The spread of new cultures further undermined the influence of Confucianism in China. In the early period of the Chinese republic, new schools mushroomed, foreign ideas were introduced, and many Chinese returned from abroad after having lived and studied in Europe, the United States, and Japan. Starting from 1915, the New Cultural Movement had aimed at promoting a new linguistic style and new ways of thinking. The following year, Yi Baisha fired the first shots at Confucianism in the New Youth magazine. Although acknowledging that Confucianism had often been exploited by autocrats for their own purposes, he faulted Confucius himself on four points. First, Confucius had advocated unlimited authority for rulers, preferring the rule of men to the rule of law. Second, he had not encouraged his disciples to raise questions, hence laying the foundation for orthodoxy and hostility to independent thinking. Third, Confucius often lacked firm opinions, thus becoming open to misunderstanding and misuse. Fourth, Confucius was more interested in becoming an official than in making a living, easily falling under the control of autocrats (Cai 1982, 268-70). Chen Duxiu, the leading figure of the movement, acknowledged the historical role of Confucianism in addressing moral issues and satisfying spiritual needs, but contended that Confucianism could not meet the needs of modern China, becoming therefore an obstacle to further Chinese development (Lin 1979, 56-81). What concerned Chen most was Confucian advocacy for a return to the past and his obeisance to monarchical politics. As late as 1933 Chen was continuing to call for wholesale westernization in China.

A near fatal blow to Confucianism was dealt by the May Fourth Movement of 1919 (Chow 1960a). After the postwar Paris peace conference decided to hand the German-occupied Shandong province (the birthplace of Confucius) to Japan, Chinese students took to the streets in protest, since China and Japan had both been on the winning side in the war. At this time, Confucianism was singled out as the source of China’s backwardness and weakness, condemned as both harmful to individual freedom and to Chinese national strength. Many people wanted to “smash Confucius’s shop,” preferring to turn to “Mr. Democracy” and “Mr. Science” for help. Although the disaster of the First World War led many Conservative thinkers (including Yen Fu and Liang Qichao) to believe in the superiority of Confucianism, it was the competing doctrines of liberalism and communism that were in the ascendant.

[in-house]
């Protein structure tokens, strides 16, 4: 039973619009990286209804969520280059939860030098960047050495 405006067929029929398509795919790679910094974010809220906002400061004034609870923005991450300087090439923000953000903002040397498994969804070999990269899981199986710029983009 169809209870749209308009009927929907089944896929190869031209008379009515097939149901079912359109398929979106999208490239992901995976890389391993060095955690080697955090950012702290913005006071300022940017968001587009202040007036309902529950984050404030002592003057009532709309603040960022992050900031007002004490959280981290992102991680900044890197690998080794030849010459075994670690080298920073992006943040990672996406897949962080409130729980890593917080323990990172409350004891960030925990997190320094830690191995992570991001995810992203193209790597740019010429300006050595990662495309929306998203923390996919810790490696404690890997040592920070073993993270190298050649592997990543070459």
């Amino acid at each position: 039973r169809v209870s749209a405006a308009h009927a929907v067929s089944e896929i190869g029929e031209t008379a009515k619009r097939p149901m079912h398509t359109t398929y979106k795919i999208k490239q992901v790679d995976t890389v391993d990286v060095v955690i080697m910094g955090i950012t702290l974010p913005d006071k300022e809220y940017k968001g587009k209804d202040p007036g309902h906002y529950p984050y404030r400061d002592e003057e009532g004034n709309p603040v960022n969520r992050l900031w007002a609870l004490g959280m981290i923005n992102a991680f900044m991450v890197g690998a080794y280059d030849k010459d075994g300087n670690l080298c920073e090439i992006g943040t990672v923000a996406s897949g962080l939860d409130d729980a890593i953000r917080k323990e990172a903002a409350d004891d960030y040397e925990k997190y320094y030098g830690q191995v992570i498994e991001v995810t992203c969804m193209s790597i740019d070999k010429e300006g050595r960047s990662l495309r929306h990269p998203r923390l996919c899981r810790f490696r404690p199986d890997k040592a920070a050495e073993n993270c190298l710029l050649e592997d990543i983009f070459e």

The nationalist government of Chiang Kai-shek honored Confucianism, although he himself had converted to Christianity. His regime embraced the “Three Principles of the People” of the founder (and first president) of republican China, Sun Yat-sen, as the state ideology. Sun—regarded by the Nationalists as the founding father of their movement—described Confucius as an advocate of democracy. From this point of view, China predated the West in developing a democratic philosophy. Where China lagged behind Europe was therefore not in political ideas, but rather in material civilization. It was, in fact, the West that needed to learn from China when it came to politics and political philosophy. Sun also embraced Confucius’ notion of social harmony, preferring that approach to Marx’s theory of class struggle (Creel 1960, 279-85; Gregor 1981).

While the Nationalist constitution took its cue from the Western democracies, it did incorporate elements of Confucian tradition. Along with the three branches of government—legislative, executive, and judicial—the nationalist constitution included two more branches derived from Confucian tradition. The examination branch was responsible for selecting public servants: that is, government officials; the control branch was responsible for monitoring their behavior. In 1934, the Nationalist government decided to make the birthday of Confucius a day of national celebration. Even on the eve of the entry of Communist troops into Guangdong province in 1949, the retreating Nationalists honored the 2,500th anniversary of the sage’s birth.

The fortunes of Confucianism reached their nadir during the Maoist era. While previous governments may only have given lip service to Confucianism, none previously had expressed forthright opposition to it. Although Confucianism had already receded into the background, Mao was bent on consigning it to the dustbin of history. For Maoists, Confucianism served as the ideology of the exploitative class; Confucianists aspired to restore the old order. Confucius’ notion of social harmony contradicted Marxist tenets concerning the class struggle (Solomon 1971). As noted, anti-Confucianism peaked during the Cultural Revolution, so much so that in 1967, with at least Beijing’s tacit consent, young Red Guards raided and desecrated both the Confucian birthplace and his burial ground. In his final years, Mao launched the so-called “Anti-Lin Biao and Anti-Confucius Campaign,” an extraordinary combination that managed to attack his once-designated successor (now deceased) and a once-venerated sage (interred for nearly two-and-a-half millennia) all at the same time.